Kent Howerton enjoyed one of the longest and most diverse racing careers in motocross. Nicknamed the "Rhinestone Cowboy" (after the Glenn Campbell country crossover hit song) Texas-based Howerton was a motocross mainstay of the 70s and 80s, winning three AMA National Championships, two Trans-USA titles, and two 250cc USGPs.
Howerton was also twice chosen to represent the U.S. in the prestigious Motocross des Nations, and twice took home the win in the Superbikers-the precursor to supermoto, when it was a one-off ABC Wide World of Sports special event. In all, Howerton won 32 AMA nationals and was voted AMA Pro Athlete of the Year in 1980.
Although the majority of his success came aboard a factory Suzuki, Howerton rode a Husqvarna in his early pro years, garnering his first AMA national win as a privateer in the 250cc class in 1974.
Husqvarna signed Howerton to a full factory ride in 1975. He rode both the 250cc and 500cc classes that year, finishing second in the 250s and placing fifth in the 500cc ranks.
Husqvarna-mounted again in 1976, Howerton nabbed his first 500cc Championship (also finishing fourth in the 250cc class). That same year he won the Mid-Ohio round of the Trans-AMA. Following that banner year, 1977 proved to be a tough season for Howerton, with mechanical problems forcing him to relinquish the number one plate.
In 1978 Howerton was picked up by Suzuki to campaign the 250cc AMA nationals. That season pitted the Rhinestone Cowboy against a hot new talent; rookie sensation Bob Hannah, who dominated the class aboard his Yamaha. The following year, 1979, Hannah came back and continued his unbelievable winning streak.
It’s well documented that Howerton was obsessed with beating Hannah. He finally did it, collecting three wins that season, becoming the only rider to run with Hannah-who won his second 250cc title. Little did anyone know this was setting the stage for an all-out war that would unravel over the next two seasons.
After upsetting Hannah’s win streak that year Howerton went on to win the Trans-USA, the Anaheim Supercross and the ABC Superbikers, placing him in the key role as potential spoiler for the upcoming 1980 season. His entire focus was to break Hannah’s stranglehold on the 250cc title.
However, with the New Year came an upset. Hannah broke his leg badly (in a water skiing accident with friend Marty Tripes at the wheel) and was forced to sit out the entire season. Howerton pounced on the title, taking 10 wins, 3 seconds, and a fourth out of fourteen motos to dominate the field.
He followed that feat up by successfully defending his Trans-USA title and finishing second in the Supercross championship. It all led to being named 1980 AMA Pro Athlete of the Year.
However, despite the accolades, there were murmurs in the press about the absence of Hannah having made the run less substantial than it was. The insinuations plagued Howerton and robbed him of his hard earned due. This set the stage for 1981 when Hannah returned and publicly voiced his intent to reclaim the 250cc title.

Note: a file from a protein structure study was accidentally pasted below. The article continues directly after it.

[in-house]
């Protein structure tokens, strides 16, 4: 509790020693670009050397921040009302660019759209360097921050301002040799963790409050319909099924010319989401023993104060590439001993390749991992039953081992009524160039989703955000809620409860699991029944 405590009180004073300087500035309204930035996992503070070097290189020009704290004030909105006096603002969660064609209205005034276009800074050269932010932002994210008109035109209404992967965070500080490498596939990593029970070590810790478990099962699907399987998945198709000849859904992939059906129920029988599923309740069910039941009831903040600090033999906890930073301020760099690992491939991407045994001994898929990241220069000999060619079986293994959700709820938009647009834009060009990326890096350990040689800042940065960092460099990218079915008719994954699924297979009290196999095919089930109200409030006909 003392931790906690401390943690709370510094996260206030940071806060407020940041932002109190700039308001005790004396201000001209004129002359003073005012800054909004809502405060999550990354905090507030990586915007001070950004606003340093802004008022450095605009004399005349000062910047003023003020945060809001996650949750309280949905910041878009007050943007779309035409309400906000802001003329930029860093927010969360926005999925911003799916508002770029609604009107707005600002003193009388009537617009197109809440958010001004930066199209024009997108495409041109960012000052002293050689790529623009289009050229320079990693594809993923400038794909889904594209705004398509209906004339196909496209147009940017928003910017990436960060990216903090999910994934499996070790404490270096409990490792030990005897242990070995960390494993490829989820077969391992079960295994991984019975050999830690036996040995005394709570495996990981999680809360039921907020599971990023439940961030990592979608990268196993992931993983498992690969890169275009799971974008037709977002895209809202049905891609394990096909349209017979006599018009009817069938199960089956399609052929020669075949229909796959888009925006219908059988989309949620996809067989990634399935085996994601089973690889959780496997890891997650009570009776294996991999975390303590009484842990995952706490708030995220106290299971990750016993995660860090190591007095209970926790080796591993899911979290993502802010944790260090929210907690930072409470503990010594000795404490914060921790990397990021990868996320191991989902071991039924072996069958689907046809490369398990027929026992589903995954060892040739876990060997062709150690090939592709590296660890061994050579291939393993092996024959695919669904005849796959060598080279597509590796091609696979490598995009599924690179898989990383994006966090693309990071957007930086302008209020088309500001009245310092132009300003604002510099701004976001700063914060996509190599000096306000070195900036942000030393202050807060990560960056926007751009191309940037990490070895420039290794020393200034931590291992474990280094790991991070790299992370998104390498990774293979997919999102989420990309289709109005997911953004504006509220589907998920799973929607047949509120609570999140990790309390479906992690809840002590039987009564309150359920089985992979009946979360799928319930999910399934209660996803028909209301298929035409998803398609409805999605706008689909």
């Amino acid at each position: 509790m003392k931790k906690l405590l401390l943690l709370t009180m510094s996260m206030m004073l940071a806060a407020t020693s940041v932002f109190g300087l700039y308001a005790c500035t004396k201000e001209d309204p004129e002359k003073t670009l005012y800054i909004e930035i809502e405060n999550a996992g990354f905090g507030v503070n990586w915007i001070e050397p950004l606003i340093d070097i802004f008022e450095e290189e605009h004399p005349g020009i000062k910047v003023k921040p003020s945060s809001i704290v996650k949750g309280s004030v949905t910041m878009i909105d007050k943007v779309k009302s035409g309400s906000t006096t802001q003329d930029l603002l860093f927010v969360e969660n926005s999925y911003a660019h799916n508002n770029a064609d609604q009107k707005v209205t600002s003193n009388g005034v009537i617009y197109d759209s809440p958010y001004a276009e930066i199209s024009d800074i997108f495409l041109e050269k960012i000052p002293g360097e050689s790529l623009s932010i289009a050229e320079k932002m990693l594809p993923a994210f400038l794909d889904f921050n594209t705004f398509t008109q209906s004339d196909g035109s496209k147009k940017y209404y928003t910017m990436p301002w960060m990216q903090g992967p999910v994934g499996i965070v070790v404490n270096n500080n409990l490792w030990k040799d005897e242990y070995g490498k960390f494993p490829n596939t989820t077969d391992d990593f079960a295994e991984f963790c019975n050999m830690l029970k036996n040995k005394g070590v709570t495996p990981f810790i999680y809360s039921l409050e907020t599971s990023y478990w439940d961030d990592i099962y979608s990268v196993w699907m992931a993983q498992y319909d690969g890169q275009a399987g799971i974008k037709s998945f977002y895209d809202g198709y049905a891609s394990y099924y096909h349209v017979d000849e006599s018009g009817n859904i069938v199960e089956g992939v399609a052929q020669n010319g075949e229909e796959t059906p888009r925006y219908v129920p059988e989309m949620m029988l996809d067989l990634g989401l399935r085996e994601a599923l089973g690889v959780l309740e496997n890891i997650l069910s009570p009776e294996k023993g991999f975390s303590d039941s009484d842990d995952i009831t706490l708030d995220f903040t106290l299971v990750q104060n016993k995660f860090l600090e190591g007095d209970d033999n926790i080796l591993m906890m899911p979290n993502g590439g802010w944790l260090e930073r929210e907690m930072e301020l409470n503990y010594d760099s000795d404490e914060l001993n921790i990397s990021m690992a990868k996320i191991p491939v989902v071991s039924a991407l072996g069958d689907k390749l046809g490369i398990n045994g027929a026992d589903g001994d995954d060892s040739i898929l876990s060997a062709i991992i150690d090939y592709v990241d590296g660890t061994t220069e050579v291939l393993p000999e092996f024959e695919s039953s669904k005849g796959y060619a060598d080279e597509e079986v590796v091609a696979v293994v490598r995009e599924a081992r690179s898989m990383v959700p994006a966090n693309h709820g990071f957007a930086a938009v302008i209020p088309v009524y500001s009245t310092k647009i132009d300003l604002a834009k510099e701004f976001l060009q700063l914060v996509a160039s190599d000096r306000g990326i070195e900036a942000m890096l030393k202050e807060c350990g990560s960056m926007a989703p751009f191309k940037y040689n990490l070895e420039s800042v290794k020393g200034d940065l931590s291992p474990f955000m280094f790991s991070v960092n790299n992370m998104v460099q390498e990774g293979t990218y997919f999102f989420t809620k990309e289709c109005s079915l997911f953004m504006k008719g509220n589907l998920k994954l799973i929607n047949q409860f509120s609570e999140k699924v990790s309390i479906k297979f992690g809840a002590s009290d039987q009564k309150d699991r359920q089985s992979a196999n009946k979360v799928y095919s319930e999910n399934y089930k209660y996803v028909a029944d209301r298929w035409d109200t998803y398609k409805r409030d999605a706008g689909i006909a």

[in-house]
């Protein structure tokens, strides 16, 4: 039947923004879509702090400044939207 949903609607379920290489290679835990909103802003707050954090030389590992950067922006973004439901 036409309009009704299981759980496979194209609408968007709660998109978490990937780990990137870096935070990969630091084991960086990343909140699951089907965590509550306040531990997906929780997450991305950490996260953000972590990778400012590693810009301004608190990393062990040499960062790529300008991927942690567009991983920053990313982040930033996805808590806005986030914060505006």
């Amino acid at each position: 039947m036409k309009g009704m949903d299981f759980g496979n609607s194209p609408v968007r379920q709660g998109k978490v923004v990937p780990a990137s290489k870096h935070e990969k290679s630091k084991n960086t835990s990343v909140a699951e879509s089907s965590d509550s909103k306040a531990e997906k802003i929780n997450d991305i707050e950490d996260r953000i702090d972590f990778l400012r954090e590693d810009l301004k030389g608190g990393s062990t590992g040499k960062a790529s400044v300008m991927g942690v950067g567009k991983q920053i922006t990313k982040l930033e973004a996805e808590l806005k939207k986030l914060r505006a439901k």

The second race of the 1981 season, at Saddleback Park, became one of the most epic races in history. Having won the opening round at Hangtown the previous week, Howerton was intent on beating Hannah again to prove his 1980 championship title was not merely circumstance. Hannah was intent on regaining the throne and had equal intensity going into the first moto.
Howerton and Hannah (running first and second) bumped and nudged each other for a good portion of the moto, each successive contact growing in intensity. Hannah-the aggressor-was out for blood and became infuriated when Howerton rebuffed each attack.
The "Hurricane" finally resorted to a full bike slam and plowed his factory Yamaha into Howerton in a corner, knocking the Rhinestone Cowboy off his factory Suzuki. The move gave Hannah the lead and left Howerton on the ground.
Amazingly, Howerton remounted and launched a charge that had him catch, and pass Hannah for the win. The fans that were in attendance couldn’t believe the performance, knowing they had just witnessed an infamous battle between two legendary racers.
Unfortunately Howerton’s arm-which had been cut on Hannah’s Yamaha’s rear sprocket when he went down-prevented Rhinestone from repeating the feat the second moto. The two went on to battle one another the entire season, with the championship coming down to the final round, which Howerton placed well enough to clinch the title.
Howerton suffered several injuries over the next two seasons, the most serious being a broken leg in Atlanta in 1982 while riding a Suzuki in the 500cc class. He signed with Kawasaki for the 1983 season and finished second to another Yamaha sensation, Broc Glover.
In 1984, after finishing seventh in the 250cc class and winning the Superbikers a second time, after fifteen years of racing professionally, Howerton retired, ending one of the most impressive and diverse careers in motorcycle racing.
Kent Howerton, "The Rhinestone Cowboy," was inducted into the AMA Hall of Fame in 2000.